Interview
'Terrorist attacked, my son jumped on him'

Former MK Orit Strook recounts how her son saved an army officer during a terror stabbing in Hevron.

Benny Tucker ,

IDF soldiers in Hevron (file)
IDF soldiers in Hevron (file)
Garrett Mills/Flash 90

Former Knesset member Orit Struck expressed pride for her son Yitzhak’s heroic act after he jumped on a terrorist in Hevron, saving the life of an IDF officer.

"I still cannot believe that it happened," she recounted to Arutz Sheva. "The terrorist attacked the soldier in the head and hands and his whole face was full of blood. Yitzhak saw that the (other soldiers) were still so far away and so he jumped on the terrorist, breaking his arm because of the power of his blow." 

"He wrestled the terrorist off soldier and the terrorist stabbed him in the leg, and then he saw that the (soldiers) were in close enough range so he moved aside to let them shoot the terrorist without getting hurt."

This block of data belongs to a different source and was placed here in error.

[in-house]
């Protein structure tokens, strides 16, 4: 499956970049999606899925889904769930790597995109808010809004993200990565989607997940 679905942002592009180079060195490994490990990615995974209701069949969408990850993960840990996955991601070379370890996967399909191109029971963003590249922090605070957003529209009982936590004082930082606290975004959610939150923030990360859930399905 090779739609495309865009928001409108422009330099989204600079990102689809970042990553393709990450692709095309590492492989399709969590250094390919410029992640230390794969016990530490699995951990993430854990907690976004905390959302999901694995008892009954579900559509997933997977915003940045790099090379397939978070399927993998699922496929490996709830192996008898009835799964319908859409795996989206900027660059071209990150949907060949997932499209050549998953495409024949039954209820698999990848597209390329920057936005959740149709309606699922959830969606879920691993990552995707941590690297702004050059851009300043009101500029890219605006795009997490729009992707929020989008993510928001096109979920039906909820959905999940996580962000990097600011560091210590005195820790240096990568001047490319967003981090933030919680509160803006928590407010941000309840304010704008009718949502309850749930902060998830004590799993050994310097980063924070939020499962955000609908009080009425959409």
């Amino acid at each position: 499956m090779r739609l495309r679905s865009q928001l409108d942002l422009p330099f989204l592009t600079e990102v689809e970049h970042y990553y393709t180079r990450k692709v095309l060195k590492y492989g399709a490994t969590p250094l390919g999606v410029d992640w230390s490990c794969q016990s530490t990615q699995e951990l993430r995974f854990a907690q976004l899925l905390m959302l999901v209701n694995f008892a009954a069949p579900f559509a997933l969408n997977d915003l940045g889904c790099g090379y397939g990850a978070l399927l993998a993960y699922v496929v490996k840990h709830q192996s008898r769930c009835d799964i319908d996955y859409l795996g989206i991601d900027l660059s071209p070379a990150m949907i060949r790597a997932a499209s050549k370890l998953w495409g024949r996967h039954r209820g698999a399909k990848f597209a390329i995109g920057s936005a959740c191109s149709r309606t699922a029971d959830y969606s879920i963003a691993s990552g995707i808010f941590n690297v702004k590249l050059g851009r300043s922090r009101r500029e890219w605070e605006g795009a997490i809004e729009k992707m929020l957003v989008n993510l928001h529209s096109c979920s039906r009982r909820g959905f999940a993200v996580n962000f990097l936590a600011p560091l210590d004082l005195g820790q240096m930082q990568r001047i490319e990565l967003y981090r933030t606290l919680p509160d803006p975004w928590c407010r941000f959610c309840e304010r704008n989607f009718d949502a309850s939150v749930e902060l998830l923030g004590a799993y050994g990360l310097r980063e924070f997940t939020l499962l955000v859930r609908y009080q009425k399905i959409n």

"Yitzhak was only lightly hurt, thank God. We are now leaving Shaare Zedek hospital, but not before going to hug the soldier, who thank God seemed better, and he'll be fine," continued Strook.

Stook also called for the public to pray for the recovery of Genadi, the gardener who was injured at the Tomb of the Patriarchs in the beginning of last week.

"We met Genadi‘s family of on the way, the gardener was severely injured earlier this week, he was in mortal danger, and thank the Lord that the medical treatment received at Shaare Zedek is amazing, Genadi has some improvement.  We should pray for a full recovery for Genadi Chaim Nota ben Raya Rachel"

Strook criticized the army for allowing the Arabs to move freely around the little Jewish complex in Hebron. "Immediately after Genadi was attacked, I met with division commander. I showed him examples of trouble spots. The best security approach to prevent an attack is to prevent friction.”

“Why is it that I am not allowed to walk around 97 percent of the territory in Hebron, yet they can walk around in our 3 percent?" she charged. 

"To prevent friction, we must allow as few as possible Arabs to walk around the Tomb of the Patriarchs in Hebron's Jewish community. They have plenty of other ways to get around and it doesn’t make sense that they should walk around our tiny area.”



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